Assume you sell the long puts, buy back the short calls, and use the profit to buy more shares of the stock. Suppose that’s enough to buy 100 more shares. That would make the stock position 1,100 shares, so you would now buy 11 new OTM puts and sell 11 new OTM calls. The larger position could create more positive deltas. So, you’re get- ting longer deltas (i.e., buying more stock) after the price drops, but still retaining the hedge.
Now, when the stock price drops, it doesn’t mean the whole dynamic collar is profitable. But that’s not the point. Remember, the collar is, after all, a bullish strategy. And you’re building a position in the stock based on the dynamic fluctuation in the stock price. The loss on the long stock is usually greater than the profit on the long OTM put and short OTM call. To build your position, the idea is to establish a larger delta position in the stock at the lower price via the dynamic collar.
If the stock rallies, the collar could have an overall profit if the long stock has a higher profit than the losses on the long put and short call. In that case, you could take the profit and move on to the next trade, or “roll” the long put into a higher strike closer to the new stock price, and the short call to a higher strike further from the new stock price. This allows you to capture some prof- it without exiting the position, and begin a new collar at the higher stock price.
Rolling usually costs money, so this could cut into some of the long stock’s profit. But it could help you maintain roughly the same delta as when the collar was established, if you continue to be bullish on the stock.
The dynamic collar gets more positive deltas in two ways with a lower stock price.
First, the options’ deltas and stock combine to give the collar a lower positive delta when the stock price drops closer to the OTM put. Second, you can increase the position size with the options’ profit, or available capital. If the stock price keeps dropping, the dynamic collar could be losing less money on bigger positions compared to unprotected stock. That’s why the strategy is often employed by money managers with the capital to withstand large losses on long-term investments.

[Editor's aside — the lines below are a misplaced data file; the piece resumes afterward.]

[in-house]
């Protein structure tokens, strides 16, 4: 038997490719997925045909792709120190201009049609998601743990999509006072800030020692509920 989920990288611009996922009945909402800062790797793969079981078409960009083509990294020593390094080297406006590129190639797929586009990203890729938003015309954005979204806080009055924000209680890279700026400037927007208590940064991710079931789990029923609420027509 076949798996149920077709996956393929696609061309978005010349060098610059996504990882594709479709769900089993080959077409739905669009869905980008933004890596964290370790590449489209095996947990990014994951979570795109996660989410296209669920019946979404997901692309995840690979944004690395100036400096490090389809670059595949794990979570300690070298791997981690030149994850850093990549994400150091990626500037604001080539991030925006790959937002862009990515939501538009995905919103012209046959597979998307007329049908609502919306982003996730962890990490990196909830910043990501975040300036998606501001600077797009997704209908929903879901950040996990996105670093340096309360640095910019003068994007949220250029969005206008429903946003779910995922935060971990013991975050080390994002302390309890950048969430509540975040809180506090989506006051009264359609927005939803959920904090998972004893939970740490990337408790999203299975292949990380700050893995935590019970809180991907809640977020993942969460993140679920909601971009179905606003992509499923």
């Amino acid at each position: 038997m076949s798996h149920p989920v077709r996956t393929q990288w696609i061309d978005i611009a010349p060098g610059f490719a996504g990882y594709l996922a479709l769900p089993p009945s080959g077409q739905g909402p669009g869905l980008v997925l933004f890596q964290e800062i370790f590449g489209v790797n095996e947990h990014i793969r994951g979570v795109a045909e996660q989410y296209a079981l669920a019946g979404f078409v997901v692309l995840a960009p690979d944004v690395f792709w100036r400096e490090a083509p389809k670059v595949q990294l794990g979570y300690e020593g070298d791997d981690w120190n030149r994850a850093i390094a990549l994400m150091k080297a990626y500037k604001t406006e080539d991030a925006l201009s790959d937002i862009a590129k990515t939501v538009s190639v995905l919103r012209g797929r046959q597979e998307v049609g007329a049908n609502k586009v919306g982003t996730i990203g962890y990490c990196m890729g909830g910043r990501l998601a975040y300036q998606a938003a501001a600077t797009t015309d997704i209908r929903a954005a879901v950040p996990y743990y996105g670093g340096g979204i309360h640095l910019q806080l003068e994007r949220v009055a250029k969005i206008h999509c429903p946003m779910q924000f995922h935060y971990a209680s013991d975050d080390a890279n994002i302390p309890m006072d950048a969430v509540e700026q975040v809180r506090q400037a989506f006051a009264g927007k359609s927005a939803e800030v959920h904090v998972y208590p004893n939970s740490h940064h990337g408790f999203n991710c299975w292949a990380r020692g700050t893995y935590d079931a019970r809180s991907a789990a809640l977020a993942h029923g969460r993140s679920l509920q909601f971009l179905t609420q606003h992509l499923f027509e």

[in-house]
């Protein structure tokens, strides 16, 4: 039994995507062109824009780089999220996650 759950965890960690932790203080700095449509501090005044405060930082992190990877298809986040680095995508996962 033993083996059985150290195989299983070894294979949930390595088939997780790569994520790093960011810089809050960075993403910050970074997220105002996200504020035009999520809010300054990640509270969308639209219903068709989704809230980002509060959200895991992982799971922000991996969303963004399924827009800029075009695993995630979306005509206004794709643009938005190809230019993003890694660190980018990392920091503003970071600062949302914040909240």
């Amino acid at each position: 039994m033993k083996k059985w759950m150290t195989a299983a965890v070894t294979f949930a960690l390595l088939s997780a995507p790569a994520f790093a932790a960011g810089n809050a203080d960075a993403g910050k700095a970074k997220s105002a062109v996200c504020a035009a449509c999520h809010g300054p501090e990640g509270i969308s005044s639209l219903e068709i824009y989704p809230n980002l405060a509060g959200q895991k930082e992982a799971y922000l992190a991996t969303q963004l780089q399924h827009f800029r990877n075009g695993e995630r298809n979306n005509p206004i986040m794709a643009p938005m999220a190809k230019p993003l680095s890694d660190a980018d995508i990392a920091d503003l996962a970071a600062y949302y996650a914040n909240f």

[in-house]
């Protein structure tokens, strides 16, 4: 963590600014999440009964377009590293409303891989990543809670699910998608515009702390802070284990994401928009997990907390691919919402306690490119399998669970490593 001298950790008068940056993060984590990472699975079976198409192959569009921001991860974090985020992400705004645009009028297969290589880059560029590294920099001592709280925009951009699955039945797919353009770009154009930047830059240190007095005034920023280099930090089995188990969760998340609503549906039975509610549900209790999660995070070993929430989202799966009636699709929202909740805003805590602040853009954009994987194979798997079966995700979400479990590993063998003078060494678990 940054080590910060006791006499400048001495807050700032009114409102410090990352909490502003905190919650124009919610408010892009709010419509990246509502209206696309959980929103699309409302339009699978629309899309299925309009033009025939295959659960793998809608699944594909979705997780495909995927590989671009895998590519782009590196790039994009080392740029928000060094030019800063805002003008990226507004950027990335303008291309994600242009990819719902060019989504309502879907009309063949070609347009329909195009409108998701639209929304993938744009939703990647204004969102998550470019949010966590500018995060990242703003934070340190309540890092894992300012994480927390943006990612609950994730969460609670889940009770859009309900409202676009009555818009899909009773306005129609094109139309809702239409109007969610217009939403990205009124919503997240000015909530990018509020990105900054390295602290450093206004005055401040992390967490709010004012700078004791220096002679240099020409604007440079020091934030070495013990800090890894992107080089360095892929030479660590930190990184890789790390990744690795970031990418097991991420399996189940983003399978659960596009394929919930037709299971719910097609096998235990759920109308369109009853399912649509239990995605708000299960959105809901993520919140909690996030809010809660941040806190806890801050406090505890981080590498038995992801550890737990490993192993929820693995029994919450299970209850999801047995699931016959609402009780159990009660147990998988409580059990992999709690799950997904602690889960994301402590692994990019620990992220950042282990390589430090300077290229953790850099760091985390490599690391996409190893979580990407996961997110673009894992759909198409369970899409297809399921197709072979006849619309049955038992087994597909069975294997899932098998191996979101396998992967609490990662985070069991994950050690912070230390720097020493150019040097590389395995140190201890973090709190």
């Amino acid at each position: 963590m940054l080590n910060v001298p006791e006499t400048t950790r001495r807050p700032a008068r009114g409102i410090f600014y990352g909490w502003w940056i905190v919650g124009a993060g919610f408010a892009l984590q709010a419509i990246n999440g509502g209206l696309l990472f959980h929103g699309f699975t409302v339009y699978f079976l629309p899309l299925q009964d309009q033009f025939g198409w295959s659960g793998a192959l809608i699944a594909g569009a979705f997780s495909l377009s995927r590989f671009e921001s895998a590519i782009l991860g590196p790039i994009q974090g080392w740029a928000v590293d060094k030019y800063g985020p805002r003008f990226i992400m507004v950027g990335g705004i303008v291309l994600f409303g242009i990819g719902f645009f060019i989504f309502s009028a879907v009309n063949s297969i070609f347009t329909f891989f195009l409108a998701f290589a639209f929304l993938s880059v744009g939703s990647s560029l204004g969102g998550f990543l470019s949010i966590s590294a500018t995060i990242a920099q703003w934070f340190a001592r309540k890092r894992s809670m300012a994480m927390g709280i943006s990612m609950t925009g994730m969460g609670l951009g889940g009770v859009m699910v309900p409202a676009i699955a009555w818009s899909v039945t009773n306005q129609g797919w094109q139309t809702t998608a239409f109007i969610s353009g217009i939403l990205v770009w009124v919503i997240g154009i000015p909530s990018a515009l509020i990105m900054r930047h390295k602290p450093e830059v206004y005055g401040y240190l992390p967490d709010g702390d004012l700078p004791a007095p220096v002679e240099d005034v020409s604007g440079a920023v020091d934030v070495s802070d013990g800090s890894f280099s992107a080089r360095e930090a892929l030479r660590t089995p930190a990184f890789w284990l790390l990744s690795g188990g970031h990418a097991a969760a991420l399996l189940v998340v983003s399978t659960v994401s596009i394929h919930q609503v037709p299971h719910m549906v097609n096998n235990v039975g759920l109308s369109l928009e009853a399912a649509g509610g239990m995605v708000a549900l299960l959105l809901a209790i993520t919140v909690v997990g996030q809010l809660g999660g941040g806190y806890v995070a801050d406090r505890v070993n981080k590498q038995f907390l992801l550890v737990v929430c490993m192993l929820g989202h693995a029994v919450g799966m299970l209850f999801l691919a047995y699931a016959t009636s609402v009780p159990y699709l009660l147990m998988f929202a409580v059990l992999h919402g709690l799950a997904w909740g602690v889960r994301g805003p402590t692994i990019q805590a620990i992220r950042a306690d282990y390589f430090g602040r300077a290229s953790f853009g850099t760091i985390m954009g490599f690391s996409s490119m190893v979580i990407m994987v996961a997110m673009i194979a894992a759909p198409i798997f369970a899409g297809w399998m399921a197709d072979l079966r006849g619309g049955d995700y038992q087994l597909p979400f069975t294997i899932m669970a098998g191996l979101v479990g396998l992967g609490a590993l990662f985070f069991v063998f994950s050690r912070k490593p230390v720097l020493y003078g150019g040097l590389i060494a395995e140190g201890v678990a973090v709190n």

In exchange for the risk of expanding losses, the dynamic collar can be more prof- itable if the stock price rallies back. Because the strategy often creates more positive deltas as the stock rallies, the strategy could possibly break even, or be profitable, with a smaller rally in the stock price. Be sure to keep careful records as you track all the adjustments to a dynamic collar. Make sure you know the new breakeven stock price for the strategy after all adjustments are in place.
You might notice that the collar is synthetically equivalent to a long call vertical spread. In other words, the long put plus long stock has the same risk profile as a long call with the same strike as the long put. Look at the profit and loss graph below.
Because the long put is OTM, that synthetic long call is ITM. Combine the synthetic long ITM call with the short OTM call, and you have a long call vertical. The collar with the long 48 put and short 52 call is synthetically the long 48/52 call vertical. In fact, the collar and the long vertical could have the same max profit and max loss numbers. Also, the collar could have higher commissions than a vertical because the collar is stock plus two options, while the vertical is just two options.
So why don’t investment managers just buy call verticals if they’re synthetically the same as collars? Simple: voting rights. Owning stock shares gives you a voice in a company’s business such as board elections, mergers and acquisitions, and stock splits. Options, on the other hand, don’t confer voting rights. Because the collar strategy is built around owning shares, the manager preserves voting rights.